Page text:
To observe further the operation of mixed currency as a standard of value, and its effect, not on trade generally, but on ordinary production, let us take the case of the wheat-grower.

A farmer, we will suppose, has a crop of one thousand bushels of wheat, which he sells at ninety cents per bushel, which is thirty cents more than it would bring under a real-money system. Now, the question — which is of great concern to him, and, if to him, to all producers of all commodities—is, whether he gains or loses by this transaction.

Take a single bushel. He gets ninety cents for it. With that, he purchases six pounds of sugar at fifteen cents. This, he observes, is five cents more than he used to pay for sugar, when his wheat was but sixty cents.* He perceives, that, having paid five cents per pound extra on the sugar, he has just lost all the additional price of thirty cents on the bushel of wheat.

On further reflection, he discovers that he is not so well off as when he sold his wheat at the money price of sixty cents, because it cost him more to raise the wheat. He had to pay more for the labor employed in its production,— equal, say, to five cents per bushel, which, on one thousand

* We here suppose, for simplicity of illustration, that the price of wheat may be enhanced, by mixed-currency expansion, to the extent of fifty per cent; but we shall hereafter show how far agricultural products, in general, are permanently influenced by such a currency bushels, amounts to fifty dollars; and that sum ho will actually lose, although selling his wheat at fifty per cent advance in price.

This transaction of selling one bushel of wheat for six pounds of sugar fairly represents the result of selling the whole crop, and investing the proceeds in other kinds of property; because all commodities have alike risen in price.

But it may be asked, Suppose the farmer paid a debt of nine hundred dollars with the money he obtained for his wheat, has he not gained by the rise in price? If he contracted the debt before the rise, he certainly has made a large gain in the payment of the debt; for, as things were when the debt was contracted, it would have taken fifteen hundred bushels of wheat at sixty cents to pay nine hundred dollars. Here he has gained three hundred dollars, or saved five hundred bushels of wheat, less, be it recollected, the extra expense of fifty dollars in the raising of the crop. His net gain is two hundred and fifty dollars.

But how is it with his creditor? He finds, on re-investing the money in cattle, horses, sheep, ploughs, wagons, and the like, that the nine hundred dollars will purchase but two-thirds as much as when he loaned the money. He has lost three hundred dollars. The farmer promised to pay "dollars ;" but he did not, he only paid the promise of dollars; and these promises were so easily made, became so plenty, proved so cheap, that they were really worth but two-thirds of what they professed to be. This he found when he came to use them in buying articles for his family.

But, to carry the inquiry entirely through, we must ask who gained the fifty dollars the farmer, in the case supposed, lost by the extra cost of labor? The laborer? He was certainly paid an extra price; but he gained no value by it, because all the commodities he purchased with the proceeds of his labor were raised more than his wages, so that he lost more than he gained. The rise in price has, in fact, benefited nobody but the debtor, and him only at the expense of the creditor, who was virtually swindled out of a part of his property. This is the final result, when carefully analyzed, of an expansion of prices through the expansion of the currency.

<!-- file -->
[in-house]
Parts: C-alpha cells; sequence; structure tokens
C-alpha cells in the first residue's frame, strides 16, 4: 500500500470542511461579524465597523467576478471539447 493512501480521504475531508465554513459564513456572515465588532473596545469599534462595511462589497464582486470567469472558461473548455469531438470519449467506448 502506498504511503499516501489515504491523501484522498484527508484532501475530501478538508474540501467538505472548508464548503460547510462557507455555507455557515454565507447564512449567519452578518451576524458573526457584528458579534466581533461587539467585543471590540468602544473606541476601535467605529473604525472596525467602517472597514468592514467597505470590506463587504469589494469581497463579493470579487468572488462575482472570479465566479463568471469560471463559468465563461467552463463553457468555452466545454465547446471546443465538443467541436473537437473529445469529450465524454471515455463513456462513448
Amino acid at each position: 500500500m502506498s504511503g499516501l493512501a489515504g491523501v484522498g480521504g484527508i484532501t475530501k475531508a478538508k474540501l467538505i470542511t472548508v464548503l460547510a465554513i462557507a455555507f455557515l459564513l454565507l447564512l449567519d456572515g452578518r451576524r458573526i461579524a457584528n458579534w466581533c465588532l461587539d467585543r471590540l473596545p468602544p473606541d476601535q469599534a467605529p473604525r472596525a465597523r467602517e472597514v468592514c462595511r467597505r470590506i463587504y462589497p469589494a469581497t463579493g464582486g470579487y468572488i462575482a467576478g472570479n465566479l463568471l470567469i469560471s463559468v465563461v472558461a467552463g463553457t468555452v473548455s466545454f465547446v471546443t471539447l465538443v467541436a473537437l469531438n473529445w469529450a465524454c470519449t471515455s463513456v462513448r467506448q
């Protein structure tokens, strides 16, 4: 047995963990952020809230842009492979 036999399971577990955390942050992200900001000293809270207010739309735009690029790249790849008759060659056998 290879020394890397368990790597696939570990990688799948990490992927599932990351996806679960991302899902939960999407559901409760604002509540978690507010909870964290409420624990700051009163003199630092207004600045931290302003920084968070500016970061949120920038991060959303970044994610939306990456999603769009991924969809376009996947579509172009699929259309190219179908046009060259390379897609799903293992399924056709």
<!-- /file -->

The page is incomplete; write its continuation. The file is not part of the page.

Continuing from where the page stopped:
Every advance in price, occasioned by the depreciation of the currency, is sure to be followed ultimately by a return to the specie standard. Suppose that, during an expansion, a farmer, encouraged by the high price of wheat, purchases land to the amount of nine hundred dollars, in the expectation that he can pay for it with one thousand bushels of wheat, at ninety cents per bushel. A contraction takes place, the price of wheat goes down to sixty cents, and, to pay his note of nine hundred dollars, he must sell fifteen hundred bushels of wheat. He has lost five hundred bushels, just what the debtor, in the other case supposed, gained, less fifty dollars which he will now save in the labor cost of his wheat.

We here see that the effect of raising prices without increasing values is to vitiate all existing contracts to pay money. If the farmer, in the case supposed, had promised to pay so many bushels of wheat, all would have been well; but he promised to pay dollars; and, when the price of wheat was measured by dollars under a contraction, it made the difference stated.

Much misapprehension arises from confounding special and general prices, or the price of an individual article, as distinguished from that of the great mass of commodities. We are told that a variety of considerations enter into and affect prices; viz., demand and supply, cost of production, &c., &c. All this is perfectly true of an individual article, whose price may and does vary from time to time, as compared with other commodities, under the operation of these causes. One article may be very high, while all others are low, or the reverse; but this does not tend to disprove the principle, that general prices are determined by the quantity of the currency. We can take into view all the circumstances which act upon a particular commodity, and by which it is made, for the time being, an exception to the general rule, without disturbing the principle laid down, or casting any doubt upon its operation.